Peace Prize Winners Take Aim at U.S.

The Associated Press
Sunday, September 17, 2006; 6:19 AM

DENVER -- Ten Nobel Peace Prize laureates called for world peace and took aim at U.S. policy makers, asking an enthusiastic crowd of 7,000 youth to demand that the United States pull back its military, spread its wealth and offer aid to developing countries.

Only the Dalai Lama, whose speech at the three-day PeaceJam convention at the University of Denver was interrupted when a fire alarm went off, did not take a direct jab at the U.S.

"After the painful events of September 11, I wish that America would have built a school in Afghanistan in the name of every victim," said Shirin Ebadi, an Iranian judge and 2003 Peace Prize recipient. "When someone claims he has a vision from God to bring war to Iraq, this is a kind of terrorism."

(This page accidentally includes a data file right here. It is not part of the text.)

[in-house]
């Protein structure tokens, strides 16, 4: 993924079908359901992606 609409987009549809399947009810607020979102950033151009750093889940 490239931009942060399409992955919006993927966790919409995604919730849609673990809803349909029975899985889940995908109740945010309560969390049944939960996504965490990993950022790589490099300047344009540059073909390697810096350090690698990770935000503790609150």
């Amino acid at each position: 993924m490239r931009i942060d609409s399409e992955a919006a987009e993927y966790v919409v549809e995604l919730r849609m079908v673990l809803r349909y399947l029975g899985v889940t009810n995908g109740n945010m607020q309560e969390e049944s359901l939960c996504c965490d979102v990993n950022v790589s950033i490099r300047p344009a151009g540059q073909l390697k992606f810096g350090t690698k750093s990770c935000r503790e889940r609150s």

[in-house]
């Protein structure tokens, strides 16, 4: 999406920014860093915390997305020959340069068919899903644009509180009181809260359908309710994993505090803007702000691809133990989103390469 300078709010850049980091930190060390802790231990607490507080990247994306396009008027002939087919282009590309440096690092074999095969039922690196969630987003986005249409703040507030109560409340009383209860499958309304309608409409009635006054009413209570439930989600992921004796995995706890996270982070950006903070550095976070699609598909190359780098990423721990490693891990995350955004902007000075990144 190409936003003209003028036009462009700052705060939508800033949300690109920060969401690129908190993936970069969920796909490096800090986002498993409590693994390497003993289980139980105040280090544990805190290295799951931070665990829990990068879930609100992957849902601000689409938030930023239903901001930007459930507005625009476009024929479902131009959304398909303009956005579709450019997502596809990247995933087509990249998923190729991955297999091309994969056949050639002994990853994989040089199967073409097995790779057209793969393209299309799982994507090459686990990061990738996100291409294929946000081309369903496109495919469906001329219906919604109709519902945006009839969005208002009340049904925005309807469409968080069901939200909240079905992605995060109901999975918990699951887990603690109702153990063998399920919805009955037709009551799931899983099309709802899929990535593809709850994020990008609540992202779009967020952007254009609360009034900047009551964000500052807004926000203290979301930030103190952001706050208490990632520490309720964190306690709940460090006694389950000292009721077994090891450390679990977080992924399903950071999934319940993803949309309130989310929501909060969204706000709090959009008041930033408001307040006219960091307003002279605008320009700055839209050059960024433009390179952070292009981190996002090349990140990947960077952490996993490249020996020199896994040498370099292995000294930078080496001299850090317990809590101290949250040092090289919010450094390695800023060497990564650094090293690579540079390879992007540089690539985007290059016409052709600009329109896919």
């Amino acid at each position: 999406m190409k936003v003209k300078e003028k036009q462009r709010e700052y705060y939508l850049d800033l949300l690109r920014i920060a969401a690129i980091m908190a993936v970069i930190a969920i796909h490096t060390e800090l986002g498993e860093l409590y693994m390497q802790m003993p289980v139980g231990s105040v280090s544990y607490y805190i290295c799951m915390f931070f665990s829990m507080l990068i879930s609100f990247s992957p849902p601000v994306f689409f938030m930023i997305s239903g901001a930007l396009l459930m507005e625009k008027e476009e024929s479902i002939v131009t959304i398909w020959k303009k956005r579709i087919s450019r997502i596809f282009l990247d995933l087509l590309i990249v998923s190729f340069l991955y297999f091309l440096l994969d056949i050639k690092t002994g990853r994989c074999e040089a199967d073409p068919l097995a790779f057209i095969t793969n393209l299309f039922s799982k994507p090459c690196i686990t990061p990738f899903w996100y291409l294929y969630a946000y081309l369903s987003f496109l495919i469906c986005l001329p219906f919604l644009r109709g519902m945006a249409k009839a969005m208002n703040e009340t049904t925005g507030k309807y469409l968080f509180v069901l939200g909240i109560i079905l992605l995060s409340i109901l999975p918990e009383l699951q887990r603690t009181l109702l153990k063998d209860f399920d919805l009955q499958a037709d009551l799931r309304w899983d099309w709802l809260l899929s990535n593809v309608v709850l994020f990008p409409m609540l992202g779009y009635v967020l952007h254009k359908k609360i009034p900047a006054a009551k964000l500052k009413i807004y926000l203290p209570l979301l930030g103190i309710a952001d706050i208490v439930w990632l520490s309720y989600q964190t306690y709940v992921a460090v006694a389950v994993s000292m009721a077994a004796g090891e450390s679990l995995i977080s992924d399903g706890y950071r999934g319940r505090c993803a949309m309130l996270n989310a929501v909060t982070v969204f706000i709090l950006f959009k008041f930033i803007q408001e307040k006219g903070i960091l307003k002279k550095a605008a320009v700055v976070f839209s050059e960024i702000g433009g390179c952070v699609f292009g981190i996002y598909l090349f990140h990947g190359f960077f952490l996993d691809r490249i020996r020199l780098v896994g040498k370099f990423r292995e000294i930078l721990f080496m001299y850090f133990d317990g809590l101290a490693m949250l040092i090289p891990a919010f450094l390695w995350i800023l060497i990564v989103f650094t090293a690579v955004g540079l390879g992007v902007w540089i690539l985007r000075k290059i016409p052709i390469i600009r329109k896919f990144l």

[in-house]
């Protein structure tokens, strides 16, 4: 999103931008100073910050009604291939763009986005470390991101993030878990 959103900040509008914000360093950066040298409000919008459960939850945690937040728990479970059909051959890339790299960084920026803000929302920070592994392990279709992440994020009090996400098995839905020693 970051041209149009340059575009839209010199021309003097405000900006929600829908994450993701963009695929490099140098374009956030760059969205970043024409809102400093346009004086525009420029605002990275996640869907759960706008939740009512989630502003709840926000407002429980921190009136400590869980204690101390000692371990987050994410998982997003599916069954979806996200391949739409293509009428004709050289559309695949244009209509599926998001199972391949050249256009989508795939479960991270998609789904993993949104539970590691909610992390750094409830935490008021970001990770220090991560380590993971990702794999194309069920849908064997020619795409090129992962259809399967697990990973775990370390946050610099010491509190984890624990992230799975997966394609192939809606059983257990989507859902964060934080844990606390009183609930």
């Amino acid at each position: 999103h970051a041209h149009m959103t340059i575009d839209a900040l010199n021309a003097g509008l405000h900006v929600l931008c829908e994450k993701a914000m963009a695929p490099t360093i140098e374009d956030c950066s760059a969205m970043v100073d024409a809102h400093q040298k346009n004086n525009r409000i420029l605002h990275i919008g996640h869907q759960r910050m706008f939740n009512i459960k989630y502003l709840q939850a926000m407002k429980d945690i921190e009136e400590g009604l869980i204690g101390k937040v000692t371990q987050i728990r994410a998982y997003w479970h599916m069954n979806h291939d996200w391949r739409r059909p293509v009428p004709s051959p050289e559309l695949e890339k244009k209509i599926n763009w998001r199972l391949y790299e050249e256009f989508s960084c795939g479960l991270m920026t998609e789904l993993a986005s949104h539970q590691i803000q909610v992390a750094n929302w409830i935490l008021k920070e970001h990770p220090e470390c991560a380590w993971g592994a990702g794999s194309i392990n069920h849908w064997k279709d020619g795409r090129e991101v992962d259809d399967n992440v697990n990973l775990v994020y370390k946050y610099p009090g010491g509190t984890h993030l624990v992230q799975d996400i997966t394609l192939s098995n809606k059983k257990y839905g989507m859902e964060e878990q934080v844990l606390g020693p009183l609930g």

The Dalai Lama called on the world to open itself to religious tolerance.

PeaceJam, a Colorado-based program in its 10th year, hosts conventions around the world, bringing teenagers together with Nobel laureates to talk about what they can do to promote peace.

Founders Dawn Engle and Ivan Suvanjieff say the interaction between the teens and laureates can build a generation that will tackle the big issues of poverty, disease and war.

One after the other Saturday night, the laureates called on Americans to do something about their government's foreign policy. From efforts to close the border with Mexico to Iraq to arms exports, the Nobel laureates had words for the U.S. government.

"Stand up. Take action," said Jody Williams, the 1997 recipient for her work opposing land mines, and the only American to take the stage. "Don't try to bring democracy to people you don't understand through the barrel of a gun and leave them with civil war."

The Archbishop Desmond Tutu, who praised the U.S. for its fight against South Africa's apartheid and its history of justice and democracy, also had stern words for the Bush administration.

"You taught us no government worth its salt can subvert the rule of law. We believed you," he said. "That's part of what you have as a gift for the world. Then how can you commit Guantanamo Bay? Take back your country."

© 2006 The Associated Press